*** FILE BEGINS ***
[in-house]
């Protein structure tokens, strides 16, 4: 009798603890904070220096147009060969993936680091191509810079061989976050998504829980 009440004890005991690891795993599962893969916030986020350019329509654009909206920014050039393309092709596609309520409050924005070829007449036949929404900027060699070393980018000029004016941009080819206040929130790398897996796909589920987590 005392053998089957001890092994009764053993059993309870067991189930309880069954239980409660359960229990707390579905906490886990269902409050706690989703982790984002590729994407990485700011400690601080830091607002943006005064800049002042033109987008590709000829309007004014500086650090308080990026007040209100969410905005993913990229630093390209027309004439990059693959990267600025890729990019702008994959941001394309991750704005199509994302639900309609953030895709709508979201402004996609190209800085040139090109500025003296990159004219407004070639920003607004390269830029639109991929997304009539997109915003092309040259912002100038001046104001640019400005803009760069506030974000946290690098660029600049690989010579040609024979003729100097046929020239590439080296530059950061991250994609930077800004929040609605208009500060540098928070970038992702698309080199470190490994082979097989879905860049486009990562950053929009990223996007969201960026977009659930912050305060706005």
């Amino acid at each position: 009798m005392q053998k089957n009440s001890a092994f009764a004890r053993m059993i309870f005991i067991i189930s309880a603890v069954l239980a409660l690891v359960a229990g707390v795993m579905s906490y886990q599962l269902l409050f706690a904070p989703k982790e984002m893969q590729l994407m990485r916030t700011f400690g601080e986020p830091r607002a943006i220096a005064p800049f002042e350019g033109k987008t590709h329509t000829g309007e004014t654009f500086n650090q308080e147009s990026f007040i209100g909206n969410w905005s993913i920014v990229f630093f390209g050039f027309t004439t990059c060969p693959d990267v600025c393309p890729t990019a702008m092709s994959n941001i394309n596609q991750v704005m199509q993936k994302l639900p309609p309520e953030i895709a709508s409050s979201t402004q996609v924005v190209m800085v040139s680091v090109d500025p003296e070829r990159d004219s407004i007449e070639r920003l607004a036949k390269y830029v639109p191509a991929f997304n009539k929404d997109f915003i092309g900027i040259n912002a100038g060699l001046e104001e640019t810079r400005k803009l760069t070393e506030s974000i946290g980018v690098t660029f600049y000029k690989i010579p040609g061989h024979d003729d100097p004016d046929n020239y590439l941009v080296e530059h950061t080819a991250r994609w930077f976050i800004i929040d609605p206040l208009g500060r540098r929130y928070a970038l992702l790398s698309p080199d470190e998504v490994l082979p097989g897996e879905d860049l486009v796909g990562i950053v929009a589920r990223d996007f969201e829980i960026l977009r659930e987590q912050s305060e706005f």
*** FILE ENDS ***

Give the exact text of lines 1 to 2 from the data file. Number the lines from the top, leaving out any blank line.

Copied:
[in-house]
């Protein structure tokens, strides 16, 4: 009798603890904070220096147009060969993936680091191509810079061989976050998504829980 009440004890005991690891795993599962893969916030986020350019329509654009909206920014050039393309092709596609309520409050924005070829007449036949929404900027060699070393980018000029004016941009080819206040929130790398897996796909589920987590 005392053998089957001890092994009764053993059993309870067991189930309880069954239980409660359960229990707390579905906490886990269902409050706690989703982790984002590729994407990485700011400690601080830091607002943006005064800049002042033109987008590709000829309007004014500086650090308080990026007040209100969410905005993913990229630093390209027309004439990059693959990267600025890729990019702008994959941001394309991750704005199509994302639900309609953030895709709508979201402004996609190209800085040139090109500025003296990159004219407004070639920003607004390269830029639109991929997304009539997109915003092309040259912002100038001046104001640019400005803009760069506030974000946290690098660029600049690989010579040609024979003729100097046929020239590439080296530059950061991250994609930077800004929040609605208009500060540098928070970038992702698309080199470190490994082979097989879905860049486009990562950053929009990223996007969201960026977009659930912050305060706005």